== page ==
Is Atlus ruining Import Gaming?

I’ve enjoyed being an import gamer for quite some time now. It probably comes as no shock that I was perturbed to learn about the decision to region lock Persona 4 Arena. I was actually surprised to see that many gamers had expressed their grief and felt as I did on the subject.

Why import games you may ask? The answer is simple; there are a lot of good games that we never see reach our shores. Systems like the PS3, PSP, Vita (See a pattern here?), and the original DS made it a breeze by featuring a large library that wasn’t region locked. Granted that the cost of these games are a tad high but ultimately worth it as you’ll never have any other way to play these games. Fighting games are amongst the easiest to import because of the fact that they contain little that one HAS to read. Add to that lack luster stories (I’m not saying all fighting games have bad stories, just a lot) and one is missing out on very little not knowing the language.

When Atlus announced that Persona 4 Arena would be region locked even though it released about a week apart from its Japanese counterpart, I was angry and very confused. They cited the fact that the “yen was stronger than the dollar” and they feared the result of one version out selling the other. This made no sense to me. Since when had a Japanese game, especially one releasing a week before its US release, been a threat? Sure I’ve imported a Japanese game a year before its release here but I’ve always purchased the US version to show my support. I know not everyone does the same but this game had a week difference! Not a year, not two, not ten, a week! And the cost; Japanese games cost almost double. Why did they think that American gamers couldn’t wait a week and would pay these inflated costs? The answer hit me like a ton of bricks. They were scared the Japanese would import the American version. I was floored by this realization. Unless other companies have kept quiet, something like this has never happened before.

Atlus has issued some information regarding their decision. They have stated that this was an “isolated incident” and is “not part of a new policy.” This was exactly what I feared. The idea that companies were taking away my ability to the play the games I wanted to, made me sick. Sure I could import a PS3 like I did the 3DS, but Sony had been my new best friend. The only Sony system I’ve ever imported was the PS2. Atlus also said this wouldn’t lead to a “slippery slope”. As gamers, we pretty much have to take their word that they’ll stick to that. Money, being the necessary evil around the world that is, leads me to be a bit on the skeptical side. To be fair, rarely would I care about Atlus region locking games aside from this one (I actually considered importing this title until the release date was announced), I would care however that other companies might pick up this practice. What if Super Robot Wars Original Generations 2 was region locked just on the off chance it ever found its way state side and the company wanted to secure its potential profits? That might be the breaking point for me ladies and gentlemen, I might stop gaming altogether (I’ve got the backlog to keep me busy for years anyway).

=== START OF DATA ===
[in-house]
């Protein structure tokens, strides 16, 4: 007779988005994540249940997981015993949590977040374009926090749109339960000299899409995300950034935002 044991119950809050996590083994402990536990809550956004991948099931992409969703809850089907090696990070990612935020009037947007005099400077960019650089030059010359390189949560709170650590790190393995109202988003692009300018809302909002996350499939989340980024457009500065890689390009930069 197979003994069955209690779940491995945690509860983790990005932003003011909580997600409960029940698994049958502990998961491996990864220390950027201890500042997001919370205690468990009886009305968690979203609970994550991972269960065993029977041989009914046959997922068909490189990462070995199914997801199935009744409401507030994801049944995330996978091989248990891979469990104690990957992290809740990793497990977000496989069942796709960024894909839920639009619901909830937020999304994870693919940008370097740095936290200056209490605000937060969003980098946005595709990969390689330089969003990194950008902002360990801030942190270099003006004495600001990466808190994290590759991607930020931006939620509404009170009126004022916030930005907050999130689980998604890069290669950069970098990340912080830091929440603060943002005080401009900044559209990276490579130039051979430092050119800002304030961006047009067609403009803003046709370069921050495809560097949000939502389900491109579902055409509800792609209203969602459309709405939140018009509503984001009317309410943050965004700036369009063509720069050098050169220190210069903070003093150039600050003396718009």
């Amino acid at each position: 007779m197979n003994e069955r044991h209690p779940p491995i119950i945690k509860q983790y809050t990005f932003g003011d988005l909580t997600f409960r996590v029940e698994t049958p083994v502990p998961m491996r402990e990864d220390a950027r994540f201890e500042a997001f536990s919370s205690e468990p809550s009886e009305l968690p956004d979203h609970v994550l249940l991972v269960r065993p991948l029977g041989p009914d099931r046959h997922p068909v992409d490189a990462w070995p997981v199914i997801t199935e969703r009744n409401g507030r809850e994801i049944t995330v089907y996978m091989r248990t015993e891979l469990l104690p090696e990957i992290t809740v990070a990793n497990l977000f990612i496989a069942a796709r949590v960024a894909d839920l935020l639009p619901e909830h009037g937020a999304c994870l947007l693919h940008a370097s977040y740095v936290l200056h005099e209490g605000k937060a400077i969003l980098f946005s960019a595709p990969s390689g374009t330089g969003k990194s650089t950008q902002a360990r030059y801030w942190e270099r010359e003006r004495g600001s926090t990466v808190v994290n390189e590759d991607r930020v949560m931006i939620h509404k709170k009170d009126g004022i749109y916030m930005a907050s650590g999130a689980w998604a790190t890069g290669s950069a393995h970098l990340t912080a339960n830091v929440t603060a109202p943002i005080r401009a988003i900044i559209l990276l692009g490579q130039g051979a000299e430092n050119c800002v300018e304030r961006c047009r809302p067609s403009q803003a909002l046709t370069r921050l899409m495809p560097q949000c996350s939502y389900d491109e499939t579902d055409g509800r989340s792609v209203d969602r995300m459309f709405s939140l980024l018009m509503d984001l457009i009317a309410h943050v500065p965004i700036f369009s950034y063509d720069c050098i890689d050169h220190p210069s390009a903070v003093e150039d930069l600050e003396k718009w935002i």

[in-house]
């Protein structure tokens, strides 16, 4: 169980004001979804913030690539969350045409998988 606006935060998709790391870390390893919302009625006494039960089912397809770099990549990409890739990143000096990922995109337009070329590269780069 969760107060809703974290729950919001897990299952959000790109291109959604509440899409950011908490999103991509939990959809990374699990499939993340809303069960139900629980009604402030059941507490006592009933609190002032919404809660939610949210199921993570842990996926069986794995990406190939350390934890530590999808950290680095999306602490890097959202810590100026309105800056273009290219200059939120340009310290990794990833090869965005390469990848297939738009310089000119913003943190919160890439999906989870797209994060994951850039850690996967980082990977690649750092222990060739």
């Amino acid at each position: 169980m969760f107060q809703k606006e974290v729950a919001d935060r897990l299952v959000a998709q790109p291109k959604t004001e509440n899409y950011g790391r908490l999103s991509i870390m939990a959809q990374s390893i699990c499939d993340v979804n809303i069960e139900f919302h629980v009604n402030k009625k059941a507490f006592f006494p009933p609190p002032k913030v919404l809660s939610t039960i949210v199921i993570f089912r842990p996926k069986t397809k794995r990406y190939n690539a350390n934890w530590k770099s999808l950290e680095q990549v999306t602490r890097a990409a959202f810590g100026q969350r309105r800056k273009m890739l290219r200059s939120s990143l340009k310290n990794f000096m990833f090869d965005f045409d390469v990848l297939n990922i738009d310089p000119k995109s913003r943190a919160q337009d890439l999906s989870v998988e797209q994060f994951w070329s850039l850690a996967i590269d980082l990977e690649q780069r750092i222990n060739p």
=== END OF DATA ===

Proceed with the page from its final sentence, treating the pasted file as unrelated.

It may not be a “slippery slope” for you Atlus, but it is an avalanche waiting to happen for the industry. I may be making a mountain out of a molehill, I accept that idea. As an import gamer though, I am frightened. It is already a costly endeavor and like an incoming tax increase, I am scared that it may become unaffordable.

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  1. Nathan Storck

    Interesting editorial! 😀 I think you’re missing at least one detail which is somewhat crucial, though. Atlus has been making a big deal out of the fact that Persona 4: Arena is their first title to include both a full English localization and the original Japanese. In light of that, the region-locking decision makes a lot more sense.

    It does ultimately come down to the strength of the Yen versus the dollar, as you said. Japanese consumers could wait a week, then buy the US version, getting a copy of the game with the Japanese translation intact at about half the price as buying a local copy. Hence, the region lock. It’s an unfortunate side effect of the economic state of both industries, but seeing as the games are coming out within a week of each other, I don’t think it’s a big deal as an isolated incident. Especially considering this is Atlus we’re talking about–their fanbase tends to be rabid/niche enough to worry more about importing. (Speaking as someone who’s waiting with bated breath for Arena.)

    A future with significantly more region-locking might theoretically be the case–as an occasional import gamer myself, I’d like to hope that it’s not–but I think this is probably going to be an exception rather than the rule. Whether due to a lack of a Japanese translation in the US version or a delay in release between the two countries, I don’t think many releases will actually see this sort of problem.

    • N_TheJet_Petrillo

      You raise a good point. I actually did not factor in the idea that the American release had the full Japanese translation. I wonder just what the Japanese think about importing American games… Might have to look into that as a follow up. Thanks for the thought provoking comment!

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